ETFs: Analyze to profit

July 31, 2010 07:00 PM

The top-down exchange-traded fund (ETF) strategy is designed to make consistent profits in both up and down markets. Based on a summary of this approach, most traders can get off the ground quickly. The top-down approach consists of three main steps, detailed in “Going with the flow” (below).

The first step is to determine the overall trend of the broad market: up, down or sideways. This is done through some basic trend analysis on charts of the major indexes, the time frames of which are dependent on whether a person is a daytrader, swing trader or longer-term position trader.


The second step is to identify the industry sector indexes (including commodity and currency indexes) that are participating most strongly in the prevailing market trend. In a bull market, we would seek sector indexes showing the most relative strength to the major indexes. In a bear market, we would look for indexes with the most relative weakness.

Finally, the third step is to determine which specific ETF family is performing best within that particular sector index. For example, if semiconductors were a strong index, we would compare the relative performance of all semiconductor ETFs to see which one within the sector is performing the strongest.

Getting technical

The first step requires basic technical analysis that seeks to determine whether the S&P 500 or Nasdaq is in a dominant uptrend, downtrend or is range-bound. The time frame of the charts analyzed is dependent on the trader’s preferred holding period. If your trades are focused on, say, an average two- to five-week time horizon, you could use the daily time frame. Longer-term investors might use a weekly chart instead. Ultra short-term traders could use an intraday hourly chart time frame (or less).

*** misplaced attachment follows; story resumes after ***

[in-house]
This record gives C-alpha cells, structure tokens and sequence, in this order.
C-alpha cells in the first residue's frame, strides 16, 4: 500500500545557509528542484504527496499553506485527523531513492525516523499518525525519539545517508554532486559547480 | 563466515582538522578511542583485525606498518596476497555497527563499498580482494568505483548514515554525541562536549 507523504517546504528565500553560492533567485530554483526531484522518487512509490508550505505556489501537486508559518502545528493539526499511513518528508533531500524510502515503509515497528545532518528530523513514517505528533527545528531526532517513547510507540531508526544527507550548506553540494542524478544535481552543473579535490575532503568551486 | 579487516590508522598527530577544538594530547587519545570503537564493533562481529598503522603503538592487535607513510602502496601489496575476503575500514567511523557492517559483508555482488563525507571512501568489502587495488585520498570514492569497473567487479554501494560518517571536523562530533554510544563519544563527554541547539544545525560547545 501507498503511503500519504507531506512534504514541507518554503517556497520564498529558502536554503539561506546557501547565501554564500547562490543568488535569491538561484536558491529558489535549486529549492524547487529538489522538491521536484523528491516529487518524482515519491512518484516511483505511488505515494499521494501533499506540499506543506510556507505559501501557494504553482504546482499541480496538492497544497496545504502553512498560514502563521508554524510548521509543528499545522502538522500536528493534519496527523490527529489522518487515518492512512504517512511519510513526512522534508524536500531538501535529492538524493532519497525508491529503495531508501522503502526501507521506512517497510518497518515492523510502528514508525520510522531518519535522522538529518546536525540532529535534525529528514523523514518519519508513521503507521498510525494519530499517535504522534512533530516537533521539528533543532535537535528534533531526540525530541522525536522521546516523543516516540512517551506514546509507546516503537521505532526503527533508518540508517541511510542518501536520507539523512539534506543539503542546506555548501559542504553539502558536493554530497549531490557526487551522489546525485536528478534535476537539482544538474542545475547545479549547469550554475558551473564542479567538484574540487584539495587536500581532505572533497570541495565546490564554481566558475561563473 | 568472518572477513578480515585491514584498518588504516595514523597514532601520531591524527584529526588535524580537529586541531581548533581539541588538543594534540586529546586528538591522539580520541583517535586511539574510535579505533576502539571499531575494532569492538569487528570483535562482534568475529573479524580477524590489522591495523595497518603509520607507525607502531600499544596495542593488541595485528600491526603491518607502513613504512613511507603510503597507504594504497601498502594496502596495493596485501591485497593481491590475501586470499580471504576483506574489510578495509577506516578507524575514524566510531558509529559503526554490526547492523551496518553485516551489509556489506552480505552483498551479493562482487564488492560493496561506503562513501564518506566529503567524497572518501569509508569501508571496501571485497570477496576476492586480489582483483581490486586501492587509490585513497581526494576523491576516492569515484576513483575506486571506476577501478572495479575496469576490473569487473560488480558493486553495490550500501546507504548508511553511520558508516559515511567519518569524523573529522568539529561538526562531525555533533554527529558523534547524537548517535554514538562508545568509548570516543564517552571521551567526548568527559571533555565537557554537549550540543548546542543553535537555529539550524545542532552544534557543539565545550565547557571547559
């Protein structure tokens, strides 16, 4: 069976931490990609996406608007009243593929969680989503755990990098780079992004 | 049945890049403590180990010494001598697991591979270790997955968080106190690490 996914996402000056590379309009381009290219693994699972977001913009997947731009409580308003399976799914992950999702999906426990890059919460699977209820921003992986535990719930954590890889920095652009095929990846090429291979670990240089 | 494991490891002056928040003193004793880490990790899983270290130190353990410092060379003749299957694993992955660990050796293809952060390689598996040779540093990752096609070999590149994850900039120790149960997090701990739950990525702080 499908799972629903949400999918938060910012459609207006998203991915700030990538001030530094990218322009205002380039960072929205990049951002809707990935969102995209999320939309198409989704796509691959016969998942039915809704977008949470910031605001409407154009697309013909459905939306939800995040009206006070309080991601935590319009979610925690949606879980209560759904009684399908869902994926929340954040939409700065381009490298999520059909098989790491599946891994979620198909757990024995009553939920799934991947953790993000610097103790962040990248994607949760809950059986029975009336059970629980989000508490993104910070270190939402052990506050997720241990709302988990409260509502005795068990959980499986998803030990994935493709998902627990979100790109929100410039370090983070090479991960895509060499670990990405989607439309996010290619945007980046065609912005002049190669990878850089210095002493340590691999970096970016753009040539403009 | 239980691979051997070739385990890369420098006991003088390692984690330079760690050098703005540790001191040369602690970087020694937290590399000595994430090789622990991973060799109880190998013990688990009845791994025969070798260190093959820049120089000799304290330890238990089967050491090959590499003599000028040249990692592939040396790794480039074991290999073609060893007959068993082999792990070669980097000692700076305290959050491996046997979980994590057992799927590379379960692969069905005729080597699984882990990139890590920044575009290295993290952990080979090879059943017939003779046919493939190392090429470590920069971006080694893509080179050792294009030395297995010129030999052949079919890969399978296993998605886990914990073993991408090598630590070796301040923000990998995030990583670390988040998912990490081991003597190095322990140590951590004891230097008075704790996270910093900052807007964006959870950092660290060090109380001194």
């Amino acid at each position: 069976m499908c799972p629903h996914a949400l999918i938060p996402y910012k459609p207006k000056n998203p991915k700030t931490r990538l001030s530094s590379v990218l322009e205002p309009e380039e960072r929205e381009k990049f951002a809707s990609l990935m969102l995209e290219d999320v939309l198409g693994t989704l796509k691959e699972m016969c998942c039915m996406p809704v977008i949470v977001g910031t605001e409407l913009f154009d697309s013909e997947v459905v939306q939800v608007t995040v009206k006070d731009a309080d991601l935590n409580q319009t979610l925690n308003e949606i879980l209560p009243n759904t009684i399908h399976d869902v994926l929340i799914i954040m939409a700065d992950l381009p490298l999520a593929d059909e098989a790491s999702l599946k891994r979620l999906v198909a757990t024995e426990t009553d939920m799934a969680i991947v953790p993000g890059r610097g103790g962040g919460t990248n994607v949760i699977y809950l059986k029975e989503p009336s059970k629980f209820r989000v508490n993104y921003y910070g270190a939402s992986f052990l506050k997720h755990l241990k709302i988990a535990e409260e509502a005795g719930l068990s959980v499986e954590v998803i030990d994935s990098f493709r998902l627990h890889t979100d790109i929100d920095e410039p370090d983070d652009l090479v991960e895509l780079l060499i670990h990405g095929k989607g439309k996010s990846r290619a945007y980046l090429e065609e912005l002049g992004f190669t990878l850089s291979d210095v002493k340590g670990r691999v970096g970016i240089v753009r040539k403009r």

Next, look for a series of at least two consecutive higher highs and higher lows (to basically define an uptrend) or two consecutive lower highs and lower lows (to determine a downtrend). This is just as easy as it sounds. A simple strategy is always best because it is most easily followed with discipline. We can see this analysis in “Going higher” (below), taken from a recent up trending period of the broad market. The point is marked where the S&P 500 confirms a new uptrend, after breaking out above a sideways range on its daily chart.


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About the Author
Deron Wagner manages the Morpheus Capital hedge fund and is the author of “Trading ETFs: Gaining An Edge With Technical Analysis.” He also edits the Wagner Daily newsletter. Contact him via